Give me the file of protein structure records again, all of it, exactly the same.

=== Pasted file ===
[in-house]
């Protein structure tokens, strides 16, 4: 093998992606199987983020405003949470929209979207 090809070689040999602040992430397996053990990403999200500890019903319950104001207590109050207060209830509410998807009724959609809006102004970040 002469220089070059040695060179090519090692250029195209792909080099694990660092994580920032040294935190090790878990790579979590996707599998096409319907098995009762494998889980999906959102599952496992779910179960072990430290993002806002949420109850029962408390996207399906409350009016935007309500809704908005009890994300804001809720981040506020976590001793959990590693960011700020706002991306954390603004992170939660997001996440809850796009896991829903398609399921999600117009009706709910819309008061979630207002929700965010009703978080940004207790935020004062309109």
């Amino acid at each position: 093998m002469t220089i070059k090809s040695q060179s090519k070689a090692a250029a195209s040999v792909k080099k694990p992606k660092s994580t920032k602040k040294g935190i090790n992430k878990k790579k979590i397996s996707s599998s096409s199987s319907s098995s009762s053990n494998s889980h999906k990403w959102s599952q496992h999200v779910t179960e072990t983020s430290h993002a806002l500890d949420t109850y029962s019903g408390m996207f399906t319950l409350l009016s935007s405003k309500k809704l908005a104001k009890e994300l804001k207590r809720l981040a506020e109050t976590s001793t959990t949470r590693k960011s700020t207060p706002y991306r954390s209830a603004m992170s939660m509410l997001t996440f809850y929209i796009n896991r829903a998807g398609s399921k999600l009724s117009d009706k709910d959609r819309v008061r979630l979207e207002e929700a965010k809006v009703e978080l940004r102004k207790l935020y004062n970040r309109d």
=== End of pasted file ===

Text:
[in-house]
């Protein structure tokens, strides 16, 4: 093998992606199987983020405003949470929209979207 090809070689040999602040992430397996053990990403999200500890019903319950104001207590109050207060209830509410998807009724959609809006102004970040 002469220089070059040695060179090519090692250029195209792909080099694990660092994580920032040294935190090790878990790579979590996707599998096409319907098995009762494998889980999906959102599952496992779910179960072990430290993002806002949420109850029962408390996207399906409350009016935007309500809704908005009890994300804001809720981040506020976590001793959990590693960011700020706002991306954390603004992170939660997001996440809850796009896991829903398609399921999600117009009706709910819309008061979630207002929700965010009703978080940004207790935020004062309109």
């Amino acid at each position: 093998m002469t220089i070059k090809s040695q060179s090519k070689a090692a250029a195209s040999v792909k080099k694990p992606k660092s994580t920032k602040k040294g935190i090790n992430k878990k790579k979590i397996s996707s599998s096409s199987s319907s098995s009762s053990n494998s889980h999906k990403w959102s599952q496992h999200v779910t179960e072990t983020s430290h993002a806002l500890d949420t109850y029962s019903g408390m996207f399906t319950l409350l009016s935007s405003k309500k809704l908005a104001k009890e994300l804001k207590r809720l981040a506020e109050t976590s001793t959990t949470r590693k960011s700020t207060p706002y991306r954390s209830a603004m992170s939660m509410l997001t996440f809850y929209i796009n896991r829903a998807g398609s399921k999600l009724s117009d009706k709910d959609r819309v008061r979630l979207e207002e929700a965010k809006v009703e978080l940004r102004k207790l935020y004062n970040r309109d």